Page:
Turner v. State

Annotate this Case

485 S.W.2d 282 (1972)

Oscar TURNER, Appellant, v. The STATE of Texas, Appellee.

No. 42194.

Court of Criminal Appeals of Texas.

June 28, 1972.

On Rehearing October 11, 1972.

*283 Joel W. Westbrook and Charles E. Wallace, Waco (both Court-appointed), for appellant.

Martin D. Eichelberger, Dist. Atty., Frank M. FitzPatrick, Jr., Asst. Dist. Atty., Waco, Jim D. Vollers, State's Atty., and Robert A. Huttash, Asst. State's Atty., Austin, for the State.


ODOM, Judge.

Appellant was convicted for the offense of murder. Punishment was assessed at death. This court affirmed the conviction on March 4, 1970. Turner v. State, 462 S.W.2d 9. The Supreme Court of the United States granted appellant's petition for certiorari and, in a memorandum opinion, ordered that "Judgment, insofar as it imposes the death sentence, reversed and case remanded to the Court of Criminal Appeals of Texas for further proceedings." Turner v. Texas, 403 U.S. 947, 91 S. Ct. 2289, 29 L. Ed. 2d 858 (1971). The decision by the Supreme Court was predicated upon its prior holdings in Maxwell v. Bishop, 398 U.S. 262, 90 S. Ct. 1578, 26 L. Ed. 2d 221 (1970); Boulden v. Holman, 394 U.S. 478, 89 S. Ct. 1138, 22 L. Ed. 2d 433 (1969), and Witherspoon v. Illinois, 391 U.S. 510, 88 S. Ct. 1770, 20 L. Ed. 2d 776 (1968).

The question now before this court is the proper disposition of this case in light of the Supreme Court's order and Texas law. A commutation of appellant's sentence by the Governor would have satisfied the mandate of the Supreme Court. Whan v. State, 485 S.W.2d 275 (1972). However, commutation has not been sought or granted in the instant case.

The options available to this court in a case where a sentence is defective are quite limited. We may reform: (1) a sentence so as to conform to the judgment[1]; (2) a judgment to conform to the jury's verdict[2]; (3) a sentence which fails to apply the penalty fixed by law[3]; or (4) a sentence which fails to apply the indeterminate sentence law (Article 42.09, Vernon's Ann.C.C.P.).[4]

*284 However, this court is without authority to either pass sentence or reduce the punishment assessed by a jury. Ocker v. State, Tex.Cr.App., 477 S.W.2d 288. And, while we may remand solely on the issue of punishment where punishment was originally assessed by the court,[5] we may not do so where punishment was assessed by the jury.[6]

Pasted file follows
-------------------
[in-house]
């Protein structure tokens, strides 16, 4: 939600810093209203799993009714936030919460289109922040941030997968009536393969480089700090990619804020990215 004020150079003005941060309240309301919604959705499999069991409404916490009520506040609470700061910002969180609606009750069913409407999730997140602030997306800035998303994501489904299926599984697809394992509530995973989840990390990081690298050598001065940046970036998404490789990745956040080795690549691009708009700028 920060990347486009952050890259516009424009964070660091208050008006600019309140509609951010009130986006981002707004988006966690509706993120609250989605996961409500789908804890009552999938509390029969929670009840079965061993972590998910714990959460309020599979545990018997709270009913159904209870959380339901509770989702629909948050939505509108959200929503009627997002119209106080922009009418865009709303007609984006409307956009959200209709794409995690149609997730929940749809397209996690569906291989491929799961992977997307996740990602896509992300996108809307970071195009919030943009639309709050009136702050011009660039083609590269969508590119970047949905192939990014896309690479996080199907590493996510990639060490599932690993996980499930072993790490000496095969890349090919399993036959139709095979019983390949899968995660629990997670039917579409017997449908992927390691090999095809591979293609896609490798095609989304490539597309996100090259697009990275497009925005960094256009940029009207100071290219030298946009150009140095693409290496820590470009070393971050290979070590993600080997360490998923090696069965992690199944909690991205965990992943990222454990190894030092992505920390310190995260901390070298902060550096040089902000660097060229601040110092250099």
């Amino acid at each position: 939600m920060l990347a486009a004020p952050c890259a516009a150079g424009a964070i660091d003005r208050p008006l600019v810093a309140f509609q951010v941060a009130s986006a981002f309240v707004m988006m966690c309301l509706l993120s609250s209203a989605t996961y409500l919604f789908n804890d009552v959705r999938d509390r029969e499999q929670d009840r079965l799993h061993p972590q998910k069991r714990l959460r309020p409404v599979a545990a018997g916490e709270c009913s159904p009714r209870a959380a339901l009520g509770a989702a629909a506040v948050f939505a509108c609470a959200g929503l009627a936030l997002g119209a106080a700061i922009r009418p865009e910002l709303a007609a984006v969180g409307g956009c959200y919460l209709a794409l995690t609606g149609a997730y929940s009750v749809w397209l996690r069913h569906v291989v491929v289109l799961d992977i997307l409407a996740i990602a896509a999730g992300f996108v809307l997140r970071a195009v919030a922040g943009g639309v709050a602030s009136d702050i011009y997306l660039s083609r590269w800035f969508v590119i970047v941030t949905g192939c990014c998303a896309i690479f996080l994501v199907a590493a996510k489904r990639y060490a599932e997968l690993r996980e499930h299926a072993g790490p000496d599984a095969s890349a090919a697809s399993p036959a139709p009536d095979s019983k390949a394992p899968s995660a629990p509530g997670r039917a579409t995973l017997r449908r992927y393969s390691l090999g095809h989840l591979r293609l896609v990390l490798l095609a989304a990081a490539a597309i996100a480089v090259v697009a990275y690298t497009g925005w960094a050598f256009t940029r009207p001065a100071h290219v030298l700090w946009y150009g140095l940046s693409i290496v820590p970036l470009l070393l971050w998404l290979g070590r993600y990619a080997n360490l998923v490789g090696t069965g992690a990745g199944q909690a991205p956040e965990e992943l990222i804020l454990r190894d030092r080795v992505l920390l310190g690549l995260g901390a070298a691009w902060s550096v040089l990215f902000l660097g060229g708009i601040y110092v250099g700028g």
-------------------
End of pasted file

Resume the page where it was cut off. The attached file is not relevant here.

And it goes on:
The Supreme Court having found that punishment was erroneously assessed in the instant case, its status is the same as if the jury had been unable to agree on a verdict. See Ocker v. State, supra.

The judgment is reversed and the cause remanded.

DOUGLAS, J., not participating.

ONION, Presiding Judge (concurring).

I concur in the results reached, but cannot agree that if commutation had been granted after the death penalty had been set aside by the United States Supreme Court, a different result would be reached. See this writer's dissent in Whan v. State, 485 S.W.2d 275 (Tex.Cr.App.1972).


DALLY, Commissioner.

It has now been made to appear that upon the recommendation of the Board of Pardons and Paroles, a proclamation commuting the appellant's sentence from death to life imprisonment was, on the 29th day of August, 1972, signed by the Honorable Preston Smith, Governor of this State. The State's motion for rehearing is granted. Harris v. State, Tex.Cr.App., 485 S.W.2d 284 (1972) and Whan v. State, Tex.Cr.App., 485 S.W.2d 275 (1972).

The order of reversal is set aside and the judgment is affirmed.

Opinion approved by the Court.

ONION, P.J., dissents for reasons stated in his dissenting opinion in Whan v. State, supra.

DOUGLAS, J., not participating.


[1] e. g. Vasquez v. State, Tex.Cr.App., 477 S.W.2d 629 (1972); Miller v. State, Tex.Cr.App., 427 S.W.2d 892.

[2] Fail v. State, Tex.Cr.App., 362 S.W.2d 862; Kuhn v. State, 142 Tex.Cr.R. 40, 151 S.W.2d 208.

[3] Vasquez v. State, supra; Golden v. State, Tex.Cr.App., 434 S.W.2d 870; Abel v. State, Tex.Cr.App., 395 S.W.2d 641, cert. denied, 386 U.S. 928, 87 S. Ct. 871, 17 L. Ed. 2d 800; Stevenson v. State, Tex.Cr.App., 395 S.W.2d 626.

[4] e. g. Asay v. State, Tex.Cr.App., 456 S.W.2d 903; Bell v. State, Tex.Cr.App., 434 S.W.2d 684.

[5] e. g. Miller v. State, Tex.Cr.App., 472 S.W.2d 269.

[6] Ellison v. State, Tex.Cr.App., 432 S.W.2d 955.